into the story

oven-dried tomatoes in olive oil

And of course a single cherry tomato plant. Now that my daughters have left home we can barely keep up with the bounty of one productive plant.  By midsummer those little cherry tomato orbs appear in almost everything we eat, plus small bowls overflowing with them dot empty tables, beckoning snackers at every turn. Sliced tomatoes or caprese salad accompany most dinners.  I have a dehydrator to dry them, and I put up jars of tomato-basil jam as well as chutney. Luckily I have bookmarked recipes to help me get the most out of this year’s harvest, such as  Roasted Tomato-Bread Soup and  Tomato Phyllo Tart–I can use several varieties in both of these preparations–hurrah!

Okay, so I probably shouldn’t have ordered those Black Cherry and Camp Joy cherry tomato seeds this morning.  But at this point in the late winter, when the sun shines bright and warm, but the snow holds on tight to its blanket, I don’t care.  Come summer I will need Italian Heirloom and Italian Tree tomatoes to infuse my Mediterranean-dominated cooking (am I a sucker for anything with Italian in the name?), and Dagma’s Perfection,  a yellow tomato I usually spend far too much on at the farmer’s market when I crave golden gazpacho. And in a couple of weeks, I will get the pleasure of planting those seeds and seeing them pop up and grow tall and full beneath the warm grow-lights.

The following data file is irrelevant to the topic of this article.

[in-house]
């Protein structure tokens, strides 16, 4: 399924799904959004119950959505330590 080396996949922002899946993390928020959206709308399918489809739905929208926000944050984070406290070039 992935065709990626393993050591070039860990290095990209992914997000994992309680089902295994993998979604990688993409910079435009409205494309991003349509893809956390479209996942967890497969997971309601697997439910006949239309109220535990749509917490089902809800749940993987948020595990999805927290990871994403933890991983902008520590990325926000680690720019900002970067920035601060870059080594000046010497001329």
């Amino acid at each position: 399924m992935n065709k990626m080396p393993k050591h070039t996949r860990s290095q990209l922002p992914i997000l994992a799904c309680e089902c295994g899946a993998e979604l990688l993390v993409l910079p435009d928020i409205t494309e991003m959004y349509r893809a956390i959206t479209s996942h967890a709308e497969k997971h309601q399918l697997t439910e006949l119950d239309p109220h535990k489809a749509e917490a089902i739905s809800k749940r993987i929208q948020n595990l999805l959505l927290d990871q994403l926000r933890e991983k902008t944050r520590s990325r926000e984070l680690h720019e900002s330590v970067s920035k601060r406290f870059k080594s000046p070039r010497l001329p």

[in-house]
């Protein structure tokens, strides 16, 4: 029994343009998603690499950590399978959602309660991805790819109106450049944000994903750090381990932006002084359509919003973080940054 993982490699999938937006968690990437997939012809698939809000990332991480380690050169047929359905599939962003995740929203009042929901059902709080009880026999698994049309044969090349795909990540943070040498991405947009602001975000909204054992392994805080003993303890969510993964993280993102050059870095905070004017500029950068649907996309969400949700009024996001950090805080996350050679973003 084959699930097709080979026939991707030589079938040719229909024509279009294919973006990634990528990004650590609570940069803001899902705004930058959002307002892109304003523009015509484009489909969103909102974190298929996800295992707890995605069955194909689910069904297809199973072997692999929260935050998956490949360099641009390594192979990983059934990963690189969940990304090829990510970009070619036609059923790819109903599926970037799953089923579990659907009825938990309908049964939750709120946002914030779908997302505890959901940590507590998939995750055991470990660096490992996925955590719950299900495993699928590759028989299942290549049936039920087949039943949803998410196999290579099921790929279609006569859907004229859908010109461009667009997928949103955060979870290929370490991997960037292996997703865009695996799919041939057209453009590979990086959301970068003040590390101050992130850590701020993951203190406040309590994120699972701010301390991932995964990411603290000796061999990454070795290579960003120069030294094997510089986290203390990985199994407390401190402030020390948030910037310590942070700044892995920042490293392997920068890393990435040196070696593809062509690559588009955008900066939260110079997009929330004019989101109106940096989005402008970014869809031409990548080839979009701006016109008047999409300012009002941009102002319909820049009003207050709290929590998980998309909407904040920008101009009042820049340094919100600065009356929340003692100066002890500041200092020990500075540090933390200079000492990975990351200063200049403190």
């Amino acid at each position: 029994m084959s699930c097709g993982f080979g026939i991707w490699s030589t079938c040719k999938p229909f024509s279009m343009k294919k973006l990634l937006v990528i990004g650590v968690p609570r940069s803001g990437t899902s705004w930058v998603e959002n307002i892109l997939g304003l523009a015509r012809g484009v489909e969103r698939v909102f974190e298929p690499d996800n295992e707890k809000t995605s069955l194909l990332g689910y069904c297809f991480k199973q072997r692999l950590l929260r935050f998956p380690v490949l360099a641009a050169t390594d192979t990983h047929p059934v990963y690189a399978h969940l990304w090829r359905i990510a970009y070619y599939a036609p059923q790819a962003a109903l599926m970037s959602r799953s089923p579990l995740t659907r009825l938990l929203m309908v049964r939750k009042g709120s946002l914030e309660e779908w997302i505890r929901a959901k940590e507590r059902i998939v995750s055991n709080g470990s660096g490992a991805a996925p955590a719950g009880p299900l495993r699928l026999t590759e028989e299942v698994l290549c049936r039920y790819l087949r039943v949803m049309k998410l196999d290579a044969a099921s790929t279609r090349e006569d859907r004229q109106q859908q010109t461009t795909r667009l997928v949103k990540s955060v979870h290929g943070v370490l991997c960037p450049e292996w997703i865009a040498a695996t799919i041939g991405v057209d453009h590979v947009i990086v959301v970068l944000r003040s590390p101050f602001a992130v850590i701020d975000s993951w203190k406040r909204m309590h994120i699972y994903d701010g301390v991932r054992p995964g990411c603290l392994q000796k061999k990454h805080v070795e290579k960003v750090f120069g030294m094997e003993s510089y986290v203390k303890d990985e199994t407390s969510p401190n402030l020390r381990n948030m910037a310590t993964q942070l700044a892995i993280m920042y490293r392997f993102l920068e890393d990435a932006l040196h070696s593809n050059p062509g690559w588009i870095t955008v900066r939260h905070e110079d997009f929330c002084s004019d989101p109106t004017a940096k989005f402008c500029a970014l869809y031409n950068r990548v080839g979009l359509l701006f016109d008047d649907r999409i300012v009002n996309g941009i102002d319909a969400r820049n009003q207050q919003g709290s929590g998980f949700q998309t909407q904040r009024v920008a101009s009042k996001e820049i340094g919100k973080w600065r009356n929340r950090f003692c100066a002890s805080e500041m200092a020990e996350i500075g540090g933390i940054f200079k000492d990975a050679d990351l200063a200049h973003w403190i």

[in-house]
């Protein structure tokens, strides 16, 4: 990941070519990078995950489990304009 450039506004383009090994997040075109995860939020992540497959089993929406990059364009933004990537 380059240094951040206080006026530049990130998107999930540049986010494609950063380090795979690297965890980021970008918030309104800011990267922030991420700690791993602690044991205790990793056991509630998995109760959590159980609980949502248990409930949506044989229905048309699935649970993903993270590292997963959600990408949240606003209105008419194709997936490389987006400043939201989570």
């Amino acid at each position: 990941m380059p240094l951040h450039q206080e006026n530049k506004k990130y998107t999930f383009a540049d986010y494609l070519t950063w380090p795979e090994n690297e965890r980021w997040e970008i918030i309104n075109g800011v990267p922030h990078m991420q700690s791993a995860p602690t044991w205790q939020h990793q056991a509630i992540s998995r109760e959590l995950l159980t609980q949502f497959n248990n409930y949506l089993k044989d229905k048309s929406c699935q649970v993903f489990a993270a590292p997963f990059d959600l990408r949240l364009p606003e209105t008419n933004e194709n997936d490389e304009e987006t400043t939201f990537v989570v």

garden refugees

At the end of the season

But I’ll be good and plant only a couple of each of the new varieties as test runs this summer; share seeds with friends and family, grow extra plants to give away.  If these varieties take to the soil, the sun, the ecosystem here, and we like their flavor,  texture, cooking and storing qualities, I’ll plant them again next year and vow to stay off the Tomato Fest website, and perhaps even out of the April issue of Eating Well if they keep on tempting me like that!

March 8, 2011

Planting Peas

by Kate

End of March

Forgotten Pea Trellis, February

It has taken all my will power not to plant the peas in the last few days. After a week when temperatures rose into the sixties and a succession of blue sky days and bright sun, it is almost impossible to hold back.  The sap has stopped dripping into the buckets. The Farmer’s Almanac reads “Chipmunks are waking up and coming out of their burrows.” For a moment, listening to the cry of returning geese overhead, the cacophony of robins, the love calls of cardinals, and even the discovery of the remains of an egg ( surely from one of last year’s broods), I am tempted to think “Tomorrow I plant!”

It is a precious moment when winter starts to dwindle in fits and starts, and spring begins to gain confidence as the days get longer, first slowly, then faster, and it is finally time to get my hands back in the soil, smooth out the lumps, cast off the winter coverings, and put peas in the ground.  It is like the first stirrings of excitement when I begin a new painting:  the markings of the design, the early splashes of paint, the careful building of layers, all herald something new.  With plants, so much is beyond our control, and yet, at this time of year, it is all about planning and potential.